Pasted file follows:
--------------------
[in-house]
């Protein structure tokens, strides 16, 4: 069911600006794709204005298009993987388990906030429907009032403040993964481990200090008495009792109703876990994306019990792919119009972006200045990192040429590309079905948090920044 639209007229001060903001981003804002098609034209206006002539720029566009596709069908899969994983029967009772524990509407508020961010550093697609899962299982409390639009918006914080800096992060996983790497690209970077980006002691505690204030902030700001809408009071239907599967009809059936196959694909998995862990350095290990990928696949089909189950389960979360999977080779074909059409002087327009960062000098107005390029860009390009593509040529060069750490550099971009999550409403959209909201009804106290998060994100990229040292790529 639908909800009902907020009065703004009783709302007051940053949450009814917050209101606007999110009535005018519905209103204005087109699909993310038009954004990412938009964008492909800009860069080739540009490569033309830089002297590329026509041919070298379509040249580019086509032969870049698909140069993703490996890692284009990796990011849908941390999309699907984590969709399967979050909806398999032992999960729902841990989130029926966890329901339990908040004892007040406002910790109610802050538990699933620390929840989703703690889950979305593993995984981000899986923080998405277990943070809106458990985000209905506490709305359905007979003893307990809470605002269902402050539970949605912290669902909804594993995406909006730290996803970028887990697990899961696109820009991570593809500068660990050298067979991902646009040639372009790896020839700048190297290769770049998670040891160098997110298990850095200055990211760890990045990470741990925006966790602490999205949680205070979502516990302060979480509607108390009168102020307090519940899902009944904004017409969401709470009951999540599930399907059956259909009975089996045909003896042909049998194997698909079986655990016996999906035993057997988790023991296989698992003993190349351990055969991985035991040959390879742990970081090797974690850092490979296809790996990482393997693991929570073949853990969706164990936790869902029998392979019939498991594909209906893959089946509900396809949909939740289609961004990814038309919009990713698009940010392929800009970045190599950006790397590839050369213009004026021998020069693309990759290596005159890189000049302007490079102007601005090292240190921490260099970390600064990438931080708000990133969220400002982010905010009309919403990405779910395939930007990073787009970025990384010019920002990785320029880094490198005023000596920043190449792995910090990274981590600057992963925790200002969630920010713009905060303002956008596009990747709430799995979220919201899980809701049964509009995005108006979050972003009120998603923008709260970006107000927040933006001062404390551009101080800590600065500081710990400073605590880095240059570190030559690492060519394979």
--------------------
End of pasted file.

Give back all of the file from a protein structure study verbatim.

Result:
[in-house]
């Protein structure tokens, strides 16, 4: 069911600006794709204005298009993987388990906030429907009032403040993964481990200090008495009792109703876990994306019990792919119009972006200045990192040429590309079905948090920044 639209007229001060903001981003804002098609034209206006002539720029566009596709069908899969994983029967009772524990509407508020961010550093697609899962299982409390639009918006914080800096992060996983790497690209970077980006002691505690204030902030700001809408009071239907599967009809059936196959694909998995862990350095290990990928696949089909189950389960979360999977080779074909059409002087327009960062000098107005390029860009390009593509040529060069750490550099971009999550409403959209909201009804106290998060994100990229040292790529 639908909800009902907020009065703004009783709302007051940053949450009814917050209101606007999110009535005018519905209103204005087109699909993310038009954004990412938009964008492909800009860069080739540009490569033309830089002297590329026509041919070298379509040249580019086509032969870049698909140069993703490996890692284009990796990011849908941390999309699907984590969709399967979050909806398999032992999960729902841990989130029926966890329901339990908040004892007040406002910790109610802050538990699933620390929840989703703690889950979305593993995984981000899986923080998405277990943070809106458990985000209905506490709305359905007979003893307990809470605002269902402050539970949605912290669902909804594993995406909006730290996803970028887990697990899961696109820009991570593809500068660990050298067979991902646009040639372009790896020839700048190297290769770049998670040891160098997110298990850095200055990211760890990045990470741990925006966790602490999205949680205070979502516990302060979480509607108390009168102020307090519940899902009944904004017409969401709470009951999540599930399907059956259909009975089996045909003896042909049998194997698909079986655990016996999906035993057997988790023991296989698992003993190349351990055969991985035991040959390879742990970081090797974690850092490979296809790996990482393997693991929570073949853990969706164990936790869902029998392979019939498991594909209906893959089946509900396809949909939740289609961004990814038309919009990713698009940010392929800009970045190599950006790397590839050369213009004026021998020069693309990759290596005159890189000049302007490079102007601005090292240190921490260099970390600064990438931080708000990133969220400002982010905010009309919403990405779910395939930007990073787009970025990384010019920002990785320029880094490198005023000596920043190449792995910090990274981590600057992963925790200002969630920010713009905060303002956008596009990747709430799995979220919201899980809701049964509009995005108006979050972003009120998603923008709260970006107000927040933006001062404390551009101080800590600065500081710990400073605590880095240059570190030559690492060519394979």